“There are things in life we’ll never get over, but we can get through, to discover how pain-filled people can laugh yet again.”
Getting Through What You Can’t Get Over author interview questions used for media outlets:
1. In your book, Getting Through What You Can’t Get Over, you talk about your experience with depression, and how a miraculous meeting with a former prisoner of war from Auschwitz changed your life. Can you briefly describe what that story?
2. You also mention well meaning people who say things like, “Just pull yourself up by the bootstraps.” “Think happy thoughts.” Or “You just need to get over it and move on.” But you believe these statements actually make things worse for a hurting person. How should we respond to a wounded soul?
3. PTSD in the everyday person is part of the focus in your book. You tell true stories of everything from financial issues, to abuse, to betrayal, to death. Can you describe post trauma stress and tell people why it’s important for us to be aware of it?
4. In Getting Through What You Can’t Get Over, you remind us that no one wants to feel bad, we don’t want to live in misery, you say we’d rather experience happiness than receive negative attention. Why is this truth important for a hurting person to hear?
6. In the final chapter of Getting Through What You Can’t Get Over, you offer a 12 Step map that you use to help guide you through dark valleys and lead you to a place of hope and healing light. A place where you say, “Pain-filled people may laugh yet again.” Can you share one or two insights from that?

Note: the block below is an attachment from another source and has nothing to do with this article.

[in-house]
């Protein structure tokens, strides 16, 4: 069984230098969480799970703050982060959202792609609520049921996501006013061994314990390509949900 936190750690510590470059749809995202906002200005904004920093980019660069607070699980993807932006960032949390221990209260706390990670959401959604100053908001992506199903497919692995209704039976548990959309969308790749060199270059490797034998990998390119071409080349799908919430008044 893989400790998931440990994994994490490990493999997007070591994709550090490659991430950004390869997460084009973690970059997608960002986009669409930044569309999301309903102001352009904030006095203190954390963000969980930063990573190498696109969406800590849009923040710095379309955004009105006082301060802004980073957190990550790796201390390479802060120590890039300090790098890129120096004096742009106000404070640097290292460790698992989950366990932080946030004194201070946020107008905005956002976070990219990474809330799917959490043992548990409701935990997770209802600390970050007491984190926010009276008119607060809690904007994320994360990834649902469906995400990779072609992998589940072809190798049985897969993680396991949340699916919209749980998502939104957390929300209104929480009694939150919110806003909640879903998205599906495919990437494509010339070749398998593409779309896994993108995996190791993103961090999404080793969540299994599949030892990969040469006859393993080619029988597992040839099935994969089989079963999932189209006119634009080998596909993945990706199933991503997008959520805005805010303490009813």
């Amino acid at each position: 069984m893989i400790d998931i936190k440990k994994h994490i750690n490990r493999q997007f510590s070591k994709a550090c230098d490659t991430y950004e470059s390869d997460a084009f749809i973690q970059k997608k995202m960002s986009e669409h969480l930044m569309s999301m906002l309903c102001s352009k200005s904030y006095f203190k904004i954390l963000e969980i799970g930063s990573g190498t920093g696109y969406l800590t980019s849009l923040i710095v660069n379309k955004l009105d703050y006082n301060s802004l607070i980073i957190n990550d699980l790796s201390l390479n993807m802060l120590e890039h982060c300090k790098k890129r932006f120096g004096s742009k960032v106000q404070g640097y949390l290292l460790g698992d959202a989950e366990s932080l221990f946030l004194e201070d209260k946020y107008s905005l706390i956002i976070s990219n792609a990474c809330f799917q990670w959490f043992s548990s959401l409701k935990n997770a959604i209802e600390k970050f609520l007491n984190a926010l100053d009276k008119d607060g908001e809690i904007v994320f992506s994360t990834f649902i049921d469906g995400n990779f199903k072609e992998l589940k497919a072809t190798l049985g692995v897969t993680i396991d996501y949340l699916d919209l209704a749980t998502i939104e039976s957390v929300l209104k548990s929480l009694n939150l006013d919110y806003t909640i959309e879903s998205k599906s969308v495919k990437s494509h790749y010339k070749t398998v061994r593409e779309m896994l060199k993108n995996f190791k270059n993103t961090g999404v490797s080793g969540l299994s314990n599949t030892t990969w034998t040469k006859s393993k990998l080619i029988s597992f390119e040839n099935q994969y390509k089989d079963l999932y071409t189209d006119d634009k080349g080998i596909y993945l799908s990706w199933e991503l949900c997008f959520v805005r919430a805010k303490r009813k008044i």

7. You offer a unique perspective about people who say they believe in God — you actually have a challenge question in response to those who say it. Can you tell us about that?
Excerpts: Chapter One ~ Valley Walker
“When I met her, I was in the blackest hole I’d ever experienced. I cowered in a deep pit of depression and anxiety spawned by betrayal.The pain was raw and unquenchable. Each day I tried to scale the walls and scramble into some light, but with every attempt I slid back down the slimy slopes of the well and crumpled into the darkness of my despair.”
“Edie told me details I’d never read or heard about of atrocities in the Nazi prison camps—starvation, humiliation, cannibalism, emotional torture, mental games, physical maiming, and soul stripping. There was no part of the human existence left untouched by the cruel men and women who meted out the twisted desires of the SS.”
“I marveled at the confidence and peace echoing beneath her words. I couldn’t imagine surviving such loss and yet gaining such deep hope.”
“While we stood outside the terminal, she laid her hands on my cheeks as if she were touching fragile butterfly wings. “There is a wounded little girl inside of you who needs a mother. You mother her.” And then she hugged me close in a final good-bye.”